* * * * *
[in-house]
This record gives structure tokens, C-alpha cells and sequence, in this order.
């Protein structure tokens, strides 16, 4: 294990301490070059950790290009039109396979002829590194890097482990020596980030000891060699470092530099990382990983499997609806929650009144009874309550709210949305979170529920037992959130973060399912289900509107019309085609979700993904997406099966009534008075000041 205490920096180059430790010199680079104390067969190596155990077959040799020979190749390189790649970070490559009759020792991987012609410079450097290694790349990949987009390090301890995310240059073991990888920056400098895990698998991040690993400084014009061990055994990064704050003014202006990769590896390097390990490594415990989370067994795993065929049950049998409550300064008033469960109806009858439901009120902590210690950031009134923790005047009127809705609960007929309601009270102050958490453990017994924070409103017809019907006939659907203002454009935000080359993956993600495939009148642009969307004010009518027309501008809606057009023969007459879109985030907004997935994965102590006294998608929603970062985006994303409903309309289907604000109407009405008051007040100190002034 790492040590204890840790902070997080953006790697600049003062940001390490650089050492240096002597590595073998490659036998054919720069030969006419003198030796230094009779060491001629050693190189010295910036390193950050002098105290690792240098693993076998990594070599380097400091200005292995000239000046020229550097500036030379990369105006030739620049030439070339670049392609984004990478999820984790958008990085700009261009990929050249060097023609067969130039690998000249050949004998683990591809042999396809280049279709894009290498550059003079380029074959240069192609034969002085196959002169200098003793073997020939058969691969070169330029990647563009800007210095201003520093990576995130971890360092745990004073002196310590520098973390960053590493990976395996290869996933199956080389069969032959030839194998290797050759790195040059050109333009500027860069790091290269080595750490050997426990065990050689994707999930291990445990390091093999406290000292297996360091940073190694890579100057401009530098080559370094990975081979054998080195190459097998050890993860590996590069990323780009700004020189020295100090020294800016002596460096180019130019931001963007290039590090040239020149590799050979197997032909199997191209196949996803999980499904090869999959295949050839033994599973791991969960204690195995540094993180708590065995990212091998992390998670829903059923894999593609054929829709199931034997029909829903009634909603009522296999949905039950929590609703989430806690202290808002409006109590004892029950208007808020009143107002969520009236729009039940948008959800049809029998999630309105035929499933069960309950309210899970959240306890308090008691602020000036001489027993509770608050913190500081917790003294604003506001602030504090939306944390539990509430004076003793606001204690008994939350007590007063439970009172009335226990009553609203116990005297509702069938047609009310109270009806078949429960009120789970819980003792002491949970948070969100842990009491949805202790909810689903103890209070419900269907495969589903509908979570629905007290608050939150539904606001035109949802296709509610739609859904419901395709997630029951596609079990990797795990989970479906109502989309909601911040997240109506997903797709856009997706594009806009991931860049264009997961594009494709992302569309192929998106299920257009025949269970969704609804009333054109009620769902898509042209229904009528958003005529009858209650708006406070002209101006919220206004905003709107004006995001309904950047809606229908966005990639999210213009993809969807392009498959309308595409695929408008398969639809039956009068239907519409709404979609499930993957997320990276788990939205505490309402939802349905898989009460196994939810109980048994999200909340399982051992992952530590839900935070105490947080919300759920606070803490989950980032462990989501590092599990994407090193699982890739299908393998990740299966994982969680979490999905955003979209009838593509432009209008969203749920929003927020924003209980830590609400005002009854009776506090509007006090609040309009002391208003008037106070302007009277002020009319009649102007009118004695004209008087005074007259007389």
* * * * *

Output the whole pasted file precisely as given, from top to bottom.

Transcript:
[in-house]
This record gives structure tokens, C-alpha cells and sequence, in this order.
């Protein structure tokens, strides 16, 4: 294990301490070059950790290009039109396979002829590194890097482990020596980030000891060699470092530099990382990983499997609806929650009144009874309550709210949305979170529920037992959130973060399912289900509107019309085609979700993904997406099966009534008075000041 205490920096180059430790010199680079104390067969190596155990077959040799020979190749390189790649970070490559009759020792991987012609410079450097290694790349990949987009390090301890995310240059073991990888920056400098895990698998991040690993400084014009061990055994990064704050003014202006990769590896390097390990490594415990989370067994795993065929049950049998409550300064008033469960109806009858439901009120902590210690950031009134923790005047009127809705609960007929309601009270102050958490453990017994924070409103017809019907006939659907203002454009935000080359993956993600495939009148642009969307004010009518027309501008809606057009023969007459879109985030907004997935994965102590006294998608929603970062985006994303409903309309289907604000109407009405008051007040100190002034 790492040590204890840790902070997080953006790697600049003062940001390490650089050492240096002597590595073998490659036998054919720069030969006419003198030796230094009779060491001629050693190189010295910036390193950050002098105290690792240098693993076998990594070599380097400091200005292995000239000046020229550097500036030379990369105006030739620049030439070339670049392609984004990478999820984790958008990085700009261009990929050249060097023609067969130039690998000249050949004998683990591809042999396809280049279709894009290498550059003079380029074959240069192609034969002085196959002169200098003793073997020939058969691969070169330029990647563009800007210095201003520093990576995130971890360092745990004073002196310590520098973390960053590493990976395996290869996933199956080389069969032959030839194998290797050759790195040059050109333009500027860069790091290269080595750490050997426990065990050689994707999930291990445990390091093999406290000292297996360091940073190694890579100057401009530098080559370094990975081979054998080195190459097998050890993860590996590069990323780009700004020189020295100090020294800016002596460096180019130019931001963007290039590090040239020149590799050979197997032909199997191209196949996803999980499904090869999959295949050839033994599973791991969960204690195995540094993180708590065995990212091998992390998670829903059923894999593609054929829709199931034997029909829903009634909603009522296999949905039950929590609703989430806690202290808002409006109590004892029950208007808020009143107002969520009236729009039940948008959800049809029998999630309105035929499933069960309950309210899970959240306890308090008691602020000036001489027993509770608050913190500081917790003294604003506001602030504090939306944390539990509430004076003793606001204690008994939350007590007063439970009172009335226990009553609203116990005297509702069938047609009310109270009806078949429960009120789970819980003792002491949970948070969100842990009491949805202790909810689903103890209070419900269907495969589903509908979570629905007290608050939150539904606001035109949802296709509610739609859904419901395709997630029951596609079990990797795990989970479906109502989309909601911040997240109506997903797709856009997706594009806009991931860049264009997961594009494709992302569309192929998106299920257009025949269970969704609804009333054109009620769902898509042209229904009528958003005529009858209650708006406070002209101006919220206004905003709107004006995001309904950047809606229908966005990639999210213009993809969807392009498959309308595409695929408008398969639809039956009068239907519409709404979609499930993957997320990276788990939205505490309402939802349905898989009460196994939810109980048994999200909340399982051992992952530590839900935070105490947080919300759920606070803490989950980032462990989501590092599990994407090193699982890739299908393998990740299966994982969680979490999905955003979209009838593509432009209008969203749920929003927020924003209980830590609400005002009854009776506090509007006090609040309009002391208003008037106070302007009277002020009319009649102007009118004695004209008087005074007259007389």